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uk.telecom.voip (UK VOIP) (uk.telecom.voip) Discussion of topics relevant to packet based voice technologies including Voice over IP (VoIP), Fax over IP (FoIP), Voice over Frame Relay (VoFR), Voice over Broadband (VoB) and Voice on the Net (VoN) as well as service providers, hardware and software for use with these technologies. Advertising is not allowed.

voip: Is it actually cheaper ?



 
 
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  #1  
Old February 17th 08, 03:20 PM posted to uk.telecom.voip
Mark Carver
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Posts: 458
Default voip: Is it actually cheaper ?

Now and again I look seriously at the viability of using voip rather than POTS.

I currently use a combination of BT, 18185.co.uk, and Talk Talk (Routed with
an Orchid device).

A number of those calls are free. Out of the chargeable ones, the total cost
over a one month period was 3:78.

I've calculated what the cost would have been (I think) using Sipgate, and
their standard call charges.

http://www.sipgate.co.uk/user/tarife.php

It comes out at 6.03. No contest, and I've not included the outlay for the
voip hardware, or included the voip cost of the free calls I currently get via
TalkTalk, these would add another fiver.

The calls are a mixture of 60% UK landline, 30% UK mobile, 10%
0870/0845/international.

Under what circumstances is voip a better deal, or have I got my sums very
wrong ?

--
Mark
Please replace invalid and invalid with gmx and net to reply.
  #2  
Old February 17th 08, 04:36 PM posted to uk.telecom.voip
Soruk
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Posts: 223
Default voip: Is it actually cheaper ?

On Sun, 17 Feb 2008 15:20:04 +0000, Mark Carver wrote:
Now and again I look seriously at the viability of using voip rather than POTS.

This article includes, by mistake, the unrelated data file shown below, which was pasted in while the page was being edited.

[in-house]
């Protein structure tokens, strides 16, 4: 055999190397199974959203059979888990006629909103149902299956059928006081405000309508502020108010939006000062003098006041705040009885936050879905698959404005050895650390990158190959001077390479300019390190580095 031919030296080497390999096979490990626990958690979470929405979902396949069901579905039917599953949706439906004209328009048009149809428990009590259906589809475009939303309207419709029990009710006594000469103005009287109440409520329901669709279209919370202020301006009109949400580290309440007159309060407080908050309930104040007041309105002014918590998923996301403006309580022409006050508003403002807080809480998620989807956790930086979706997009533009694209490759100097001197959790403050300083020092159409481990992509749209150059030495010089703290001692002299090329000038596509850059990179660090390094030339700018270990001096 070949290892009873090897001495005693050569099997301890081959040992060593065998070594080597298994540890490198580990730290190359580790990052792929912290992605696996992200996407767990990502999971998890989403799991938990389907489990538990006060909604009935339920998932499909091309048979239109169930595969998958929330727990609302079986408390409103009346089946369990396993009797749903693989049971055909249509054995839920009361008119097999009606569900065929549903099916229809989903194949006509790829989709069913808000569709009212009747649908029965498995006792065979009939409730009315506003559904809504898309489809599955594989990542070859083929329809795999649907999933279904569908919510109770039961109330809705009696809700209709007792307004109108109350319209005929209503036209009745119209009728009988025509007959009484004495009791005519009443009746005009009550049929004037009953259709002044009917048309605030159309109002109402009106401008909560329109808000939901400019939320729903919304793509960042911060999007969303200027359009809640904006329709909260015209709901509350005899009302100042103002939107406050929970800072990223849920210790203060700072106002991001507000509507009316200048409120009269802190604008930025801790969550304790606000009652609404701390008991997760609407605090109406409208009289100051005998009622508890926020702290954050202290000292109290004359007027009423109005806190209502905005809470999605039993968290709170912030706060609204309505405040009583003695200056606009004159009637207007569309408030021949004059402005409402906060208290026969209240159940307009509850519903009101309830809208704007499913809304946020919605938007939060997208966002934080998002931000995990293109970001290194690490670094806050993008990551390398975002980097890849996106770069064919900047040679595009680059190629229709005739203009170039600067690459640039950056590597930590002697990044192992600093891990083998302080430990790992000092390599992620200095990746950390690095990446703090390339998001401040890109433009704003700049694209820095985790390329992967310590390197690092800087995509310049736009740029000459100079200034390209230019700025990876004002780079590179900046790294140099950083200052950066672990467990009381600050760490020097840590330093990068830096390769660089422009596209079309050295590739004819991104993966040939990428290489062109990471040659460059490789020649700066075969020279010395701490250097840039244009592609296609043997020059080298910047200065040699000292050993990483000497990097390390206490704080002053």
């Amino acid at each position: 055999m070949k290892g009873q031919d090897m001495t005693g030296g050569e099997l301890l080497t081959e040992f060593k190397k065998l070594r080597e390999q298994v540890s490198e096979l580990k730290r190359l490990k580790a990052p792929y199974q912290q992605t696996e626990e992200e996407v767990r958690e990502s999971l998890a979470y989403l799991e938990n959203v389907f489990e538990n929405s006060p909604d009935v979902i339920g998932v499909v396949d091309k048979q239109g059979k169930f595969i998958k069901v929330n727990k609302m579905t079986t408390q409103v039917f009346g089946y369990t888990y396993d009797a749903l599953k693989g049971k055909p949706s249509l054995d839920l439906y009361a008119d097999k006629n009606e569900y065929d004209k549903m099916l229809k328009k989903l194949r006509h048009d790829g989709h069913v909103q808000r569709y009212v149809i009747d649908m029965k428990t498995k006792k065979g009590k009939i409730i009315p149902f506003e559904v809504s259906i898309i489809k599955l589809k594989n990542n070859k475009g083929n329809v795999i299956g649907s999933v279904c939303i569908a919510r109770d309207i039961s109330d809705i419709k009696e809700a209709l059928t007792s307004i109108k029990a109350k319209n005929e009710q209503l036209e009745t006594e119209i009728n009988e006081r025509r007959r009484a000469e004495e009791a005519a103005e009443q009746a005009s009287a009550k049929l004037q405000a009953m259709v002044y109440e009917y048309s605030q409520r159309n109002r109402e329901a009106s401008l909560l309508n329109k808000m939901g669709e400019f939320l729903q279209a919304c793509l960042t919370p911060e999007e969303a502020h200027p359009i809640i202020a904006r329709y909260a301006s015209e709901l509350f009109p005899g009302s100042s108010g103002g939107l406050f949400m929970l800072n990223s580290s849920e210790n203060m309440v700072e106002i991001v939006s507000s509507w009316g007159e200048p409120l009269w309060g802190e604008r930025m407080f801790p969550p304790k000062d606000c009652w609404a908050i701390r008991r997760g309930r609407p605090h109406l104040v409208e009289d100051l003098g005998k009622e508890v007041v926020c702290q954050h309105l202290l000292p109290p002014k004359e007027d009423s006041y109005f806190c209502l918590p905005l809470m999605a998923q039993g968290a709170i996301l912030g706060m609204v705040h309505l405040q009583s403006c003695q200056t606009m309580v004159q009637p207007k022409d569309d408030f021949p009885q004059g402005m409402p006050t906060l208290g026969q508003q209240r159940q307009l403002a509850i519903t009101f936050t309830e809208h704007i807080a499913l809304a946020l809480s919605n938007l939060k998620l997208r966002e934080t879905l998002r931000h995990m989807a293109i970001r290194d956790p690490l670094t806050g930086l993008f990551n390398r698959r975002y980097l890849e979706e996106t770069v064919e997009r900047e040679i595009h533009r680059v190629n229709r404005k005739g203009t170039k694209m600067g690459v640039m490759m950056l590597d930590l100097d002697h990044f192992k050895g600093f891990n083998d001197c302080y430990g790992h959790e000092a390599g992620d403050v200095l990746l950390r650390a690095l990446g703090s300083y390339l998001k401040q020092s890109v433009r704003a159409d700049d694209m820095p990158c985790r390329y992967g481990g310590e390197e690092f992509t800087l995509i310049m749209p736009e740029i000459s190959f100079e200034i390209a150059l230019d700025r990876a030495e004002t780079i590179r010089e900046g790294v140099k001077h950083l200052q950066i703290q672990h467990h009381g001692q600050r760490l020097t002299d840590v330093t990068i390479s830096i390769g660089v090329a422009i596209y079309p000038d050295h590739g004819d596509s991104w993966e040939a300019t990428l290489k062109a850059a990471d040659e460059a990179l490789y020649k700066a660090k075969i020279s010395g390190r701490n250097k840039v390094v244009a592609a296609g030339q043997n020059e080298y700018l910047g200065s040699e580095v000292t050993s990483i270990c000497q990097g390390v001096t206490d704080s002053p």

I currently use a combination of BT, 18185.co.uk, and Talk Talk (Routed with
an Orchid device).

A number of those calls are free. Out of the chargeable ones, the total cost
over a one month period was 3:78.

I've calculated what the cost would have been (I think) using Sipgate, and
their standard call charges.

http://www.sipgate.co.uk/user/tarife.php

It comes out at 6.03. No contest, and I've not included the outlay for the
voip hardware, or included the voip cost of the free calls I currently get via
TalkTalk, these would add another fiver.

The calls are a mixture of 60% UK landline, 30% UK mobile, 10%
0870/0845/international.

Under what circumstances is voip a better deal, or have I got my sums very
wrong ?


Re-calculate using VoipCheap, rather than Sipgate.

--
-- Michael "Soruk" McConnell Eridani Star System
MailStripper - http://www.MailStripper.eu/ - SMTP spam filter
Second Number - http://secondnumber.matrixnetwork.co.uk/
  #3  
Old February 17th 08, 05:22 PM posted to uk.telecom.voip
Ivor Jones
external usenet poster
 
Posts: 579
Default Is it actually cheaper ?

"Mark Carver" wrote in
message
: : Now and again I look seriously at the viability of
: : using voip rather than POTS.

[snip]

: : Under what circumstances is voip a better deal, or have
: : I got my sums very wrong ?

It's not a question of cost to me, it's versatility. I can have several